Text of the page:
Judge Deals Patriot Act a Blow

Discussion in 'Civil Rights & Privacy' started by barbell, Sep 27, 2011.

  1. barbell

    barbell Coach Coach

    Not quite a knockout punch, but the warrantless search provision of the unPatriot Act has been dealt a solid blow by a Federal Judge. There is hope.

    Judge Refuses to overturn Bill of Rights.

    Apparently the FBI misidentified a fingerprint at the Madrid train bombing and therefore used provisions of the unPatriot Act to perform warrantless surveillance on an innocent man, Portland attorney Brandon Mayfield. For all of those people who scream out "Search me! I have nothing to hide!" this should (n.b. should) be a sobering wake up call. This man absolutely had nothing to hide, and yet he was put in jail for 2 weeks, had his phone tapped and his email monitored.
    KrazyKat and Lisa Simeone like this.
  2. Mike

    Mike Founding Member Coach

    I remember the case. It's sad that it took seven years to get this decision. That's seven years in which the feds have trampled on the rights of probably hundreds of other Americans. This could open a flood gate for further lawsuits.

    We should all thank Brandon Mayfield for sticking with this for seven years just to make this point.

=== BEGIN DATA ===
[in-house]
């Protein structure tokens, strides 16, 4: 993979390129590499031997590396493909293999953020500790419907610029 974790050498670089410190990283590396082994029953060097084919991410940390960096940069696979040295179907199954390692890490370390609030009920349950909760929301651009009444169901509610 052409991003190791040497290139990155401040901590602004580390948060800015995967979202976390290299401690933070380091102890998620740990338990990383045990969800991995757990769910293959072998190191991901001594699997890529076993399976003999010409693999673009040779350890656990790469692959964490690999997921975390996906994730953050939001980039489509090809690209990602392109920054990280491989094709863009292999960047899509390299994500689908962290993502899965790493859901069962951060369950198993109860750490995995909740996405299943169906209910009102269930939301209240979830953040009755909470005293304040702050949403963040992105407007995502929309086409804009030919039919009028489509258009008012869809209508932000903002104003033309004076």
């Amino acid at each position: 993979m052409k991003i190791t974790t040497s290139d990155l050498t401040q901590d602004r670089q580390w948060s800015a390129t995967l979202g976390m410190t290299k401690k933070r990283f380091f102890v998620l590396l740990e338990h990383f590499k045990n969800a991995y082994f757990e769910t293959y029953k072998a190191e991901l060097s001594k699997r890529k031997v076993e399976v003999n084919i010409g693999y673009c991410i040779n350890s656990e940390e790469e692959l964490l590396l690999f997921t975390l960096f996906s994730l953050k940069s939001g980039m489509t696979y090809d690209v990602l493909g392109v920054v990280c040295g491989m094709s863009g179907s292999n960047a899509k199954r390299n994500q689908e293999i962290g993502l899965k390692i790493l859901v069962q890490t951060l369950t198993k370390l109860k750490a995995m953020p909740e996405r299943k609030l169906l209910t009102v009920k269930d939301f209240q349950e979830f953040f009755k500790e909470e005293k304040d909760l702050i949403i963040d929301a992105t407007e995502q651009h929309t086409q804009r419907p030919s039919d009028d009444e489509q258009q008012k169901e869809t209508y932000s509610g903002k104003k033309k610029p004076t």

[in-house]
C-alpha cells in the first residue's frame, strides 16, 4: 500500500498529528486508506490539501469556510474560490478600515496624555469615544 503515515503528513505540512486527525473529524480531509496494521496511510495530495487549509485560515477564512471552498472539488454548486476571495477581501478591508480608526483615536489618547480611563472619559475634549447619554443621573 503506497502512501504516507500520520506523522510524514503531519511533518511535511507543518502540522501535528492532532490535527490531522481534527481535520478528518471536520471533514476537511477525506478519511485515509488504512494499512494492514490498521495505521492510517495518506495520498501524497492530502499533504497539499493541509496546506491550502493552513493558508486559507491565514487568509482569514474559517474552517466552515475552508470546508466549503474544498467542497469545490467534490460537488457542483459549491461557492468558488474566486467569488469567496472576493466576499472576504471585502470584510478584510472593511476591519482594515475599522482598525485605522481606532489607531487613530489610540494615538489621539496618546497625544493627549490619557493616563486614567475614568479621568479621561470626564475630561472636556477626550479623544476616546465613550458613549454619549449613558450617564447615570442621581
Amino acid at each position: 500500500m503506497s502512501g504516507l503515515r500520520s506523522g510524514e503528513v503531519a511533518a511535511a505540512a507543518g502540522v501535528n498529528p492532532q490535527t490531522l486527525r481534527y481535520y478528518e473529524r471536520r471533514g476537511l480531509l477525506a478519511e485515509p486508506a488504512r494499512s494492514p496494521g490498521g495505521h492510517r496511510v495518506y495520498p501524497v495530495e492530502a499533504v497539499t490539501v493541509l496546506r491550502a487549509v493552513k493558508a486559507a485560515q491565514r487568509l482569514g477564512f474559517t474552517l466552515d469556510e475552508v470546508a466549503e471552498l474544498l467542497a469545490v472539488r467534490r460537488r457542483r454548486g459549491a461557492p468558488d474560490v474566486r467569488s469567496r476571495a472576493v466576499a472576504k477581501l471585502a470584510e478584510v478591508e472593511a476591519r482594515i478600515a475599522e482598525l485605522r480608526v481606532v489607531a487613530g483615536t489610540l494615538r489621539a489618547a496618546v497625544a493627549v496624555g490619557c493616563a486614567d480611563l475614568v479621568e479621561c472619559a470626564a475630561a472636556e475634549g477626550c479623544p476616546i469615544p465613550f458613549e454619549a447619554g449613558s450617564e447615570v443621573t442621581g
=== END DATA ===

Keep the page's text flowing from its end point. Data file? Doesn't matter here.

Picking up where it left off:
Thank you, Brandon!
  3. myadvice

    myadvice Original Member

    So where did the government get the guys fingerprints in the first place? Was he arrested in the past? Or did they use the fingerprints that were provided for an entirely different purpose such as 1) the fingerprints that attorneys provide to become members of the bar? 2) Fingerprints the IRS requires to become a "tax-preparer" 3) Fingerprints required to get clearances for a job (such as to become a child care worker), etc., etc., etc...
    Elizabeth Conley likes this.
  4. Doober

    Doober Original Member

    Most likely from his fingerprinting before he could be licensed to practice law in Oregon. IIRC, "his" fingerprint was found on a gym bag at the scene of the bombing.

    It irritates the (expletive deleted) out of me to know that my fingerprints are out there. I almost didn't take a job several years ago because fingerprints were required.
    Elizabeth Conley likes this.
  5. Sunny Goth

    Sunny Goth Original Member Coach

    Me too -- I feel the same way. I really had to think hard about becoming an attorney because of the fingerprint issue. I ended up deciding to do it because, you know, three years of law school, the professional responsibility exam and the bar exam... that's a lot of pain to go through to not finish it all up. ;)
  6. DeafBlonde

    DeafBlonde Original Member

    I had to submit to fingerprinting when I became a stock broker. Kind of wish that I hadn't done that since that career was short-lived. :oops:
  7. Sunny Goth

    Sunny Goth Original Member Coach

    It's a hard decision. I understand the reasoning behind it, but man, it's tough.
  8. Doober

    Doober Original Member

    I was lied to when I gave mine. I asked what happened to my prints after I passed the background check and was told they were destroyed. Even I didn't believe that one.